estant world it certainly did not for the southern Atlan tic Catholic world

Estant world it certainly did not for the southern

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estant world, it certainly did not for the southern Atlan- tic Catholic world, which remained resolutely Catho- lic, not admitting of Cartesian, Baconian, or Lockean thought until the late eighteenth century (Lanning 1940 ; Herr 1958 ; Lavrin 1996 ). To be clear, the Spanish- American road to a disenchanted world was not a be- lated one, but an alternate, divergent road to modernity, as Divergent Modernities: Culture and Politics in Nineteenth- Century Latin America, the translation of Julio Ramos’s foundational book Desencuentros de la modernidad en América Latina: Literatura y política en el siglo XIX declares ( 2001 ). At the outer realm of this Spanish American cosmos was the universal Catholic- Christian Hispanic imaginary, consisting of all members of the Hispanic monarchy, from Spain to Spanish America to the Philip- pines (Rafael 2010 ). Next were the various kingdoms or viceroyalties comprising the global Hispanic monarchy, followed by regional imaginaries, what may be associ- ated with the patria chica . It was these layered, concen- tric, and at times competing loyalties, at different affec- tive levels, that had to be reconfigured into the love of the nation (Annino and Guerra 2003 ). This legacy of belonging to multiple, related commu- nities can be traced throughout the nineteenth century and, arguably, the present. It helps explain the profound solidarity between revolutionaries from throughout Spanish America, each finding common cause in their struggle against Spain even as they sought to construct their particular nationally imagined community. And yet the struggle was not always against Spain. As Jaime <i>Keywords for Latina/o Studies</i>, edited by Deborah R. Vargas, et al., New York University Press, 2017. ProQuest Ebook Central, . Created from nyulibrary-ebooks on 2019-10-01 22:02:13. Copyright © 2017. New York University Press. All rights reserved.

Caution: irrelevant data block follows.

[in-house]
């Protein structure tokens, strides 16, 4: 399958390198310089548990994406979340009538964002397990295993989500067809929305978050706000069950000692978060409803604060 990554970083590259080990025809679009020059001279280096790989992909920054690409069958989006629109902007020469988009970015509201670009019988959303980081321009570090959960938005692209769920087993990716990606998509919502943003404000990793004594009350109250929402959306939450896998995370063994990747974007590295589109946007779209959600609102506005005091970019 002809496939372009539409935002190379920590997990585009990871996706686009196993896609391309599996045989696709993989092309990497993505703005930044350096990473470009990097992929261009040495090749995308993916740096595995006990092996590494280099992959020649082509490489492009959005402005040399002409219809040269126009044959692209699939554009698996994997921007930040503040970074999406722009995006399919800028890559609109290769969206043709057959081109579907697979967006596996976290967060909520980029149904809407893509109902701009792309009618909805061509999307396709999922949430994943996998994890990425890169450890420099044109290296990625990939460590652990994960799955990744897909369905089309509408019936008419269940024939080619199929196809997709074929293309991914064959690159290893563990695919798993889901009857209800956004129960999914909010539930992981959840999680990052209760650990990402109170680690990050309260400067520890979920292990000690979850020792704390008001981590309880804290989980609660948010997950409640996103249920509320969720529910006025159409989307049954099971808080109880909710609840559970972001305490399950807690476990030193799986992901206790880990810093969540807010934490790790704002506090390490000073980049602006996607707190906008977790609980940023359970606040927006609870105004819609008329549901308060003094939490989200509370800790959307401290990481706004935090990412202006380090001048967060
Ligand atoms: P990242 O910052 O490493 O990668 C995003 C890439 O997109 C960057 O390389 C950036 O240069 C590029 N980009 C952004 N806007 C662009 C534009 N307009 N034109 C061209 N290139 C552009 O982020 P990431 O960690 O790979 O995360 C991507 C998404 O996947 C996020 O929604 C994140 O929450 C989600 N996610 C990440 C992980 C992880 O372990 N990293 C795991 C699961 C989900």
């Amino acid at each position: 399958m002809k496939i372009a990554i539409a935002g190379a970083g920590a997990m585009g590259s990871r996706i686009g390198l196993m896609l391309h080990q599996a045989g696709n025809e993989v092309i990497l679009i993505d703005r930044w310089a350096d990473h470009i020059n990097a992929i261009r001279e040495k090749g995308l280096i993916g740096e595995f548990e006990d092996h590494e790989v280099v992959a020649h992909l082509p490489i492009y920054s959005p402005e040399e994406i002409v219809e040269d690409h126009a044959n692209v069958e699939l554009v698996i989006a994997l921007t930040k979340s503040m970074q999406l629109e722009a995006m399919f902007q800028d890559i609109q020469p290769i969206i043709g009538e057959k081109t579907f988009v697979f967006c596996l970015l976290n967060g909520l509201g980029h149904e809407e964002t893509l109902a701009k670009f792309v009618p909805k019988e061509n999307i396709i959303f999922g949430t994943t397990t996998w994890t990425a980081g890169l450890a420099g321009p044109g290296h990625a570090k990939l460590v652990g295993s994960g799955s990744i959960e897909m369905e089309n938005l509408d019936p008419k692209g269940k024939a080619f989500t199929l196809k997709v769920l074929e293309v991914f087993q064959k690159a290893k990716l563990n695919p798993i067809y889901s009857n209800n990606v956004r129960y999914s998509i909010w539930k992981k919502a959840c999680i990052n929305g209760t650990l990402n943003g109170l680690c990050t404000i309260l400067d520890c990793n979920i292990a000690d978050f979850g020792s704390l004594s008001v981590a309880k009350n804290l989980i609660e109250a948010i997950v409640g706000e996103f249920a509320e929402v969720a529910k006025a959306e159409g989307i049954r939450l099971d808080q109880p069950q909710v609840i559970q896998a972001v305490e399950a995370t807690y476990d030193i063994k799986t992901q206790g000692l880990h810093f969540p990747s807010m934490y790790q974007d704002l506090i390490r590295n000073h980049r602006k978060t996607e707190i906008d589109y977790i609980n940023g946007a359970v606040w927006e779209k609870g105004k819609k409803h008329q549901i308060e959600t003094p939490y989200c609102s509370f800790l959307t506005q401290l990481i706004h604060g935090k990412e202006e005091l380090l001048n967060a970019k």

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n A t I o n A L I s m r a ú l C o r o n a d o 149 E. Rodríguez O. ( 1998 ) has persuasively argued, the wars of Spanish-American independence erupted, first, as a global civil war. Grievances and radical calls for reform defined these early struggles. But as it became clear that reform would not come soon, Mexico and other coun- tries on the American mainland shifted their sight to- ward independence. Meanwhile, in Cuba and Puerto Rico, planters and merchants prospered from the unfolding sugar boom and lucrative slave trade, thus thwarting the cause of national independence (Poyo 1989 ; Schmidt-Nowara 1999 ; Figueroa 2005 ). Indeed, nineteenth- century Spanish American na- tionalisms sought with desperation—as all nationalisms do— the hearts of their citizens (Brading 1985 ; Franco 1999 ; Chiaramonte 2004 ; Chiaramonte, Marichal, and Granados García 2008 ; Rodríguez O. 2008 ). The absence of a free press during the colonial period, which had sty- mied the cultivation of consensus across large swaths of Spanish America, explains, in part, the difficulty of nation- states to congeal (Mexico, for example, experi- enced a coup virtually every two years for the first fifty
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